Philip Morris International, (Marlboros) the world’s biggest tobacco company has recently changed their tactics (did not join the others in the court cases) and now claim to see a future where they will no longer be selling cigarettes. While still producing more than 870bn cigarettes per annum they have been developing a new IQOS product, which they recently launched in the UK having already introduced it in a dozen other countries including Japan, Switzerland and Italy.

The product heats tobacco enough to produce a vapour without burning it.  The company says the vapour has less than 10% of the amount of harmful chemicals found in cigarette smoke, and claims it will have a more authentic feel than ecigarettes.

The Third World

In the meantime, tobacco companies are up to their old tricks in the developing world. A major new report by WHO claim many low and middle income countries are frightened of the threat and misinformation of  tobacco companies raising the price of cigarettes, even though it would be beneficial to both health and the economy, according to a major new report.

The industry warns of an increase in smuggling and illicit trade in tobacco if prices are raised however, this has not yet been officially proven. Raising tobacco prices raises money for governments while deterring smokers, money that poorer countries badly need to develop services including health services.

The report claims, controlling tobacco does not harm economies. The number of jobs dependent on tobacco has been falling in most countries, when smokers quit they spend their money on other sectors in the economy. Tobacco farmers, infamous for having a low standard of living, can be helped to diversify into other crops or even turn tobacco into biofuel.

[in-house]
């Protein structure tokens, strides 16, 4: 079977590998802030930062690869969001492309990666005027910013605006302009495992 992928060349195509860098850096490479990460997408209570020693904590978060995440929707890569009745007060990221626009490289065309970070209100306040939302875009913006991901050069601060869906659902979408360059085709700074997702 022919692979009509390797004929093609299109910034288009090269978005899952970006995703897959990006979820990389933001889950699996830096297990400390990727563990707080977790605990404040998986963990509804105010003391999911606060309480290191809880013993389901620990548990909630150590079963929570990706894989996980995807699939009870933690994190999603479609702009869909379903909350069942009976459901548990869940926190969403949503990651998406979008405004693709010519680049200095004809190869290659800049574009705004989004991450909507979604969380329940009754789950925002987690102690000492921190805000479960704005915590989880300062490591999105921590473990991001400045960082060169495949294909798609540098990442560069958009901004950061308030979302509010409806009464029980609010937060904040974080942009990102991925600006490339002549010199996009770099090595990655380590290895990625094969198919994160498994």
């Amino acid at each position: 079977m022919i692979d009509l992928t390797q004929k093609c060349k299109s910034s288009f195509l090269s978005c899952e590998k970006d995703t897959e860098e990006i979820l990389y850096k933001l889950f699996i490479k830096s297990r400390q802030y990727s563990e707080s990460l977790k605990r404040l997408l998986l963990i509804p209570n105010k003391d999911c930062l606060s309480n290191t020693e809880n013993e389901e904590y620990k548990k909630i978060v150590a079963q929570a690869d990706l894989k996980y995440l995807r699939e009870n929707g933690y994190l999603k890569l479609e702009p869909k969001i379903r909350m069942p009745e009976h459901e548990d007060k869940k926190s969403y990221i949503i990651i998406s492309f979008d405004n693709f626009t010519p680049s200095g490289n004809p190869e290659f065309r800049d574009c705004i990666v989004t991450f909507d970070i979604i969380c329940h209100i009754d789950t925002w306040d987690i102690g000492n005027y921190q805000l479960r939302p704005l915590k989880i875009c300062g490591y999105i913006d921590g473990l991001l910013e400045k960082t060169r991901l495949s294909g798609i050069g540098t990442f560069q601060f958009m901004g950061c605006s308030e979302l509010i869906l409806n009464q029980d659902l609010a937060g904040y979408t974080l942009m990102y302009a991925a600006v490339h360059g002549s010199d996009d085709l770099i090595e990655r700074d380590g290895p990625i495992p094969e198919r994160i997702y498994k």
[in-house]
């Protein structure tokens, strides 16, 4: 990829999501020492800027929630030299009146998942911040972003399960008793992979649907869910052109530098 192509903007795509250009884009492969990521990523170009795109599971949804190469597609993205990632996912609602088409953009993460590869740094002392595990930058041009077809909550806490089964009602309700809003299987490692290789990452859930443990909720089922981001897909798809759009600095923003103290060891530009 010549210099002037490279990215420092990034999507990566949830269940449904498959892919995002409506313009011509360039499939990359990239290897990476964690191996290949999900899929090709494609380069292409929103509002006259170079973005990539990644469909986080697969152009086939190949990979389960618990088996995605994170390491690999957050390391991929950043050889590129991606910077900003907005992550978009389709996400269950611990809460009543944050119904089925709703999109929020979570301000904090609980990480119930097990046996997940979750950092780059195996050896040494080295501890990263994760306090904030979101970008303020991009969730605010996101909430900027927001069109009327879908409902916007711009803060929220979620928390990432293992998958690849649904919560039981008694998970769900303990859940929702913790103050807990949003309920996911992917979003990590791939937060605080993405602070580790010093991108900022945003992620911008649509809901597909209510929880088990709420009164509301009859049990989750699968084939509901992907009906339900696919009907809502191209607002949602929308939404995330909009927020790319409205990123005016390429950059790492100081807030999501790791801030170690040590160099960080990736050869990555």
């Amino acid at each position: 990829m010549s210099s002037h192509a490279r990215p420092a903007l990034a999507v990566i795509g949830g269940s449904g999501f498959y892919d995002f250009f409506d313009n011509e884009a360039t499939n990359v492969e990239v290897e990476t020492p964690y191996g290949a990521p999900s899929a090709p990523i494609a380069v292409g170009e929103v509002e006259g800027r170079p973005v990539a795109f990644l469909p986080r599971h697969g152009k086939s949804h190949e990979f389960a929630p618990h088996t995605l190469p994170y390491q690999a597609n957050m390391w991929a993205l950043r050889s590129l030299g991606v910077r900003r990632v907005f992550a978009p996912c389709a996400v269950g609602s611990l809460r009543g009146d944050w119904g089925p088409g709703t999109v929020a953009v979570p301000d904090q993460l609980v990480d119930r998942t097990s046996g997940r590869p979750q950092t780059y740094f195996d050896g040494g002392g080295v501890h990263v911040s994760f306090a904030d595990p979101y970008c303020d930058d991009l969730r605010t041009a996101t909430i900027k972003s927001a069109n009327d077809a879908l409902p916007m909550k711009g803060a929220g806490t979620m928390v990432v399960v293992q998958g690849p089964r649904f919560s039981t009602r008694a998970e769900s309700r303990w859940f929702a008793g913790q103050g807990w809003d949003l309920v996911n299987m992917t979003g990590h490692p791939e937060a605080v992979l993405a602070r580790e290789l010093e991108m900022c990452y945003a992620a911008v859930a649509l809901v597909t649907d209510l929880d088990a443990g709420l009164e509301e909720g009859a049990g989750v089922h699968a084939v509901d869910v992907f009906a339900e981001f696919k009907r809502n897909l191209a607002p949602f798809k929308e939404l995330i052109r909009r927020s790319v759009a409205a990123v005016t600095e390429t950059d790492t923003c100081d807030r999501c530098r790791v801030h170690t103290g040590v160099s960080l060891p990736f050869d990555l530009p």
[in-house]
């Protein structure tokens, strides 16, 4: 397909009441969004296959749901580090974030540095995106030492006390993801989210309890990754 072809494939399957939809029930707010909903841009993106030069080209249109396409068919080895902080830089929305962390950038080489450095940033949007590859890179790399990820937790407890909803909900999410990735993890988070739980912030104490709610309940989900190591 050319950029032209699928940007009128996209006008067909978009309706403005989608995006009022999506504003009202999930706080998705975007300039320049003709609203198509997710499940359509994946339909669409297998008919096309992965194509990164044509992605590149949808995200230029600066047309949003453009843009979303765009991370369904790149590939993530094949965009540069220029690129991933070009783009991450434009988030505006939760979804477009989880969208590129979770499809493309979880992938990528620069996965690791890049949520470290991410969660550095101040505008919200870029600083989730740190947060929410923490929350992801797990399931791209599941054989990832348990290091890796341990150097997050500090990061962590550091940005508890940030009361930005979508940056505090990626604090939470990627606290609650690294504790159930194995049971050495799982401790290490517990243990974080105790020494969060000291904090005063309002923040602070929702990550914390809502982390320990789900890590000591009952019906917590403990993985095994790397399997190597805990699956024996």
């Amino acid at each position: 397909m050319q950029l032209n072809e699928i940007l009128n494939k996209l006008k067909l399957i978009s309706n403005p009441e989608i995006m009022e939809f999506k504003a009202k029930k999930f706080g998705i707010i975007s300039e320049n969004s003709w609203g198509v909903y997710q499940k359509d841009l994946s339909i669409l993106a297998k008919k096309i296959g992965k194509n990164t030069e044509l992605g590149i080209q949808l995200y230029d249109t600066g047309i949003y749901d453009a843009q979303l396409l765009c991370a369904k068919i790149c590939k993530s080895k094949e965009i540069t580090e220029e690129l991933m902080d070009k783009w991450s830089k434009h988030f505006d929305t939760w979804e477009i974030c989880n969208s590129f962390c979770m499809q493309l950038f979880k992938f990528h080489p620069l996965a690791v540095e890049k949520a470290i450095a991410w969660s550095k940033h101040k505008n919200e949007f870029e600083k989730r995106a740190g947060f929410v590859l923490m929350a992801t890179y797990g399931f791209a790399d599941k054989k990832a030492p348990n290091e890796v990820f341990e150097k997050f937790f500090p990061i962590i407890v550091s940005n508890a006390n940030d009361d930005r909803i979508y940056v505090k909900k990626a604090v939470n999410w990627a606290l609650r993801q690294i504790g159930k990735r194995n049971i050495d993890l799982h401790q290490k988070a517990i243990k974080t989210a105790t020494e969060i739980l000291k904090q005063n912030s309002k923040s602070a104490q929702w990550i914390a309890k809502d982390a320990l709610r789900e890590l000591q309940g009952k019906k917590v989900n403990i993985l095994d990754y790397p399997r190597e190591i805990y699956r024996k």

WHO has warned that even though the developed world is winning the war against the tobacco companies the number of tobacco related deaths worldwide will rise to 8m by 2030 if governments in developing countries do not implement strong tobacco control policies, especially by raising taxes which could reduce consumption while funding healthcare.

Ireland and the tobacco companies

Ireland has a reputation as a leader in tobacco control and the aim is to have a tobacco free Ireland by 2025.  Ireland was the first country in the world to ban smoking in public places back in March 2004, and the public health (standardised packaging of tobacco) bill 2014 required the removal of all industry marketing from tobacco packaging.

Every year tax on tobacco rises in the budget bringing in around €2bn to the exchequer. Of course looking after people whose health has been damaged by smoking is very costly and roughly the same amount is spent on this.  More than 5,200 people die in Ireland each year from the effects of smoking.

Until recently some of Ireland’s sovereign wealth fund was invested in tobacco companies. Last year the ‘Ireland Strategic Investment Fund’ had €1.5m in equity holdings in three tobacco companies (originally it was €9.6m but some had already been sold). The NTMA held €16.7m in tobacco-related corporate bonds – relatively small amounts but nonetheless they could be seen as a mockery of the objective of a tobacco free Ireland. 

However, in December last the government announced the sale of its shares in tobacco companies which reinforces governments policy on tobacco.